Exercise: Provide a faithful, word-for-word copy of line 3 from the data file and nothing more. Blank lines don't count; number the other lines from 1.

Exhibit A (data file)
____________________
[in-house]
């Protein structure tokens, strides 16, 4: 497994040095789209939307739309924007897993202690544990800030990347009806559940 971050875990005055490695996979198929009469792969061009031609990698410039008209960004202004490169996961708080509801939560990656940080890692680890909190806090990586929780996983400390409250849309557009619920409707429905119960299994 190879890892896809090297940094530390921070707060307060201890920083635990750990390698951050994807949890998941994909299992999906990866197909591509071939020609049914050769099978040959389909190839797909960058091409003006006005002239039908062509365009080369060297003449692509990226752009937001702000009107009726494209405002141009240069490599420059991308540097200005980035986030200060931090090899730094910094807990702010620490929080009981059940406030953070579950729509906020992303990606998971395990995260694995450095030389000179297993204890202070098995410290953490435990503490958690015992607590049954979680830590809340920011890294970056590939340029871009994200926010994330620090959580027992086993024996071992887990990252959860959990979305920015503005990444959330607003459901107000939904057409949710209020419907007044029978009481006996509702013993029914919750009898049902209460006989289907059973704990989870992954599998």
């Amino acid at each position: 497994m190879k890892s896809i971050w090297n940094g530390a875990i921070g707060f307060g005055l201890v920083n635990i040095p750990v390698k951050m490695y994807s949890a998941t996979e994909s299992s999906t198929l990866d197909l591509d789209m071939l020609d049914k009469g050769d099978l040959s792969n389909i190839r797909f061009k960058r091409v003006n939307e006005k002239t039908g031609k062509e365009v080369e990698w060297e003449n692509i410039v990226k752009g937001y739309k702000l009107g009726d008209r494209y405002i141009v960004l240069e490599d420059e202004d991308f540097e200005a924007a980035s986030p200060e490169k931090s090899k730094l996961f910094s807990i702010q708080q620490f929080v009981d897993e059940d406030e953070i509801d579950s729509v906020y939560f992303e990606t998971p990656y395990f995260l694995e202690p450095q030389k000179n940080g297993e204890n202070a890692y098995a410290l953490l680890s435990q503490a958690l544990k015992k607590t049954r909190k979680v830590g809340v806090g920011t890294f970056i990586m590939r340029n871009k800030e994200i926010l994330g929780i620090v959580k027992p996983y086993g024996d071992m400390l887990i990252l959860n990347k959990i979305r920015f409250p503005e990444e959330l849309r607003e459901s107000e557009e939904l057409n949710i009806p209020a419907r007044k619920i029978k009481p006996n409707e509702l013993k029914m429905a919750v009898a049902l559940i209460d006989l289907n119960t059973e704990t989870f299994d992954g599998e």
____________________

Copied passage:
């Amino acid at each position: 497994m190879k890892s896809i971050w090297n940094g530390a875990i921070g707060f307060g005055l201890v920083n635990i040095p750990v390698k951050m490695y994807s949890a998941t996979e994909s299992s999906t198929l990866d197909l591509d789209m071939l020609d049914k009469g050769d099978l040959s792969n389909i190839r797909f061009k960058r091409v003006n939307e006005k002239t039908g031609k062509e365009v080369e990698w060297e003449n692509i410039v990226k752009g937001y739309k702000l009107g009726d008209r494209y405002i141009v960004l240069e490599d420059e202004d991308f540097e200005a924007a980035s986030p200060e490169k931090s090899k730094l996961f910094s807990i702010q708080q620490f929080v009981d897993e059940d406030e953070i509801d579950s729509v906020y939560f992303e990606t998971p990656y395990f995260l694995e202690p450095q030389k000179n940080g297993e204890n202070a890692y098995a410290l953490l680890s435990q503490a958690l544990k015992k607590t049954r909190k979680v830590g809340v806090g920011t890294f970056i990586m590939r340029n871009k800030e994200i926010l994330g929780i620090v959580k027992p996983y086993g024996d071992m400390l887990i990252l959860n990347k959990i979305r920015f409250p503005e990444e959330l849309r607003e459901s107000e557009e939904l057409n949710i009806p209020a419907r007044k619920i029978k009481p006996n409707e509702l013993k029914m429905a919750v009898a049902l559940i209460d006989l289907n119960t059973e704990t989870f299994d992954g599998e």